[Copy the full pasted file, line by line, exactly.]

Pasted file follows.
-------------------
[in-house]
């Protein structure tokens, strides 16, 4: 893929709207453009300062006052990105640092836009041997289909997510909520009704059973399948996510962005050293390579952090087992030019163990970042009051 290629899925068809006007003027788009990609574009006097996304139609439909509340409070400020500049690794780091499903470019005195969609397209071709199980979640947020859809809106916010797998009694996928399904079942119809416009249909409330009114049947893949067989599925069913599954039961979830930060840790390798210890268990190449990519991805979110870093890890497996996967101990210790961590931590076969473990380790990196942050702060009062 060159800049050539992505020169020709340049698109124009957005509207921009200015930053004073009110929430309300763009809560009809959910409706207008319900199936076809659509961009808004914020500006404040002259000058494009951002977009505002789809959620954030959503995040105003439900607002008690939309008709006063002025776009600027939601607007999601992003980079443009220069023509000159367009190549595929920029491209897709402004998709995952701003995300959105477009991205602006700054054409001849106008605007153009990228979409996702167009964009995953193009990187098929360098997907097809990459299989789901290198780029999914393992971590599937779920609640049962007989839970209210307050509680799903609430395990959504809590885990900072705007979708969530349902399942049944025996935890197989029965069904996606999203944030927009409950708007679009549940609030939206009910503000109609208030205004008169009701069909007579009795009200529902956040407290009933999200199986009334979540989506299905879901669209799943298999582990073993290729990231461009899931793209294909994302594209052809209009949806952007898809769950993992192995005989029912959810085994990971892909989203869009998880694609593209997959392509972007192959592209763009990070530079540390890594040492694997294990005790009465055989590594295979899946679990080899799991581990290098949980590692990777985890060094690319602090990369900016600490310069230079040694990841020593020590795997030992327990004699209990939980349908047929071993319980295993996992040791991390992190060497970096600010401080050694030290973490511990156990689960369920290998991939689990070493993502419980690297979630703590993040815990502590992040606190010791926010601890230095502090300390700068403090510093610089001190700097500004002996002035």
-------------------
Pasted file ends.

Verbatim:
[in-house]
């Protein structure tokens, strides 16, 4: 893929709207453009300062006052990105640092836009041997289909997510909520009704059973399948996510962005050293390579952090087992030019163990970042009051 290629899925068809006007003027788009990609574009006097996304139609439909509340409070400020500049690794780091499903470019005195969609397209071709199980979640947020859809809106916010797998009694996928399904079942119809416009249909409330009114049947893949067989599925069913599954039961979830930060840790390798210890268990190449990519991805979110870093890890497996996967101990210790961590931590076969473990380790990196942050702060009062 060159800049050539992505020169020709340049698109124009957005509207921009200015930053004073009110929430309300763009809560009809959910409706207008319900199936076809659509961009808004914020500006404040002259000058494009951002977009505002789809959620954030959503995040105003439900607002008690939309008709006063002025776009600027939601607007999601992003980079443009220069023509000159367009190549595929920029491209897709402004998709995952701003995300959105477009991205602006700054054409001849106008605007153009990228979409996702167009964009995953193009990187098929360098997907097809990459299989789901290198780029999914393992971590599937779920609640049962007989839970209210307050509680799903609430395990959504809590885990900072705007979708969530349902399942049944025996935890197989029965069904996606999203944030927009409950708007679009549940609030939206009910503000109609208030205004008169009701069909007579009795009200529902956040407290009933999200199986009334979540989506299905879901669209799943298999582990073993290729990231461009899931793209294909994302594209052809209009949806952007898809769950993992192995005989029912959810085994990971892909989203869009998880694609593209997959392509972007192959592209763009990070530079540390890594040492694997294990005790009465055989590594295979899946679990080899799991581990290098949980590692990777985890060094690319602090990369900016600490310069230079040694990841020593020590795997030992327990004699209990939980349908047929071993319980295993996992040791991390992190060497970096600010401080050694030290973490511990156990689960369920290998991939689990070493993502419980690297979630703590993040815990502590992040606190010791926010601890230095502090300390700068403090510093610089001190700097500004002996002035």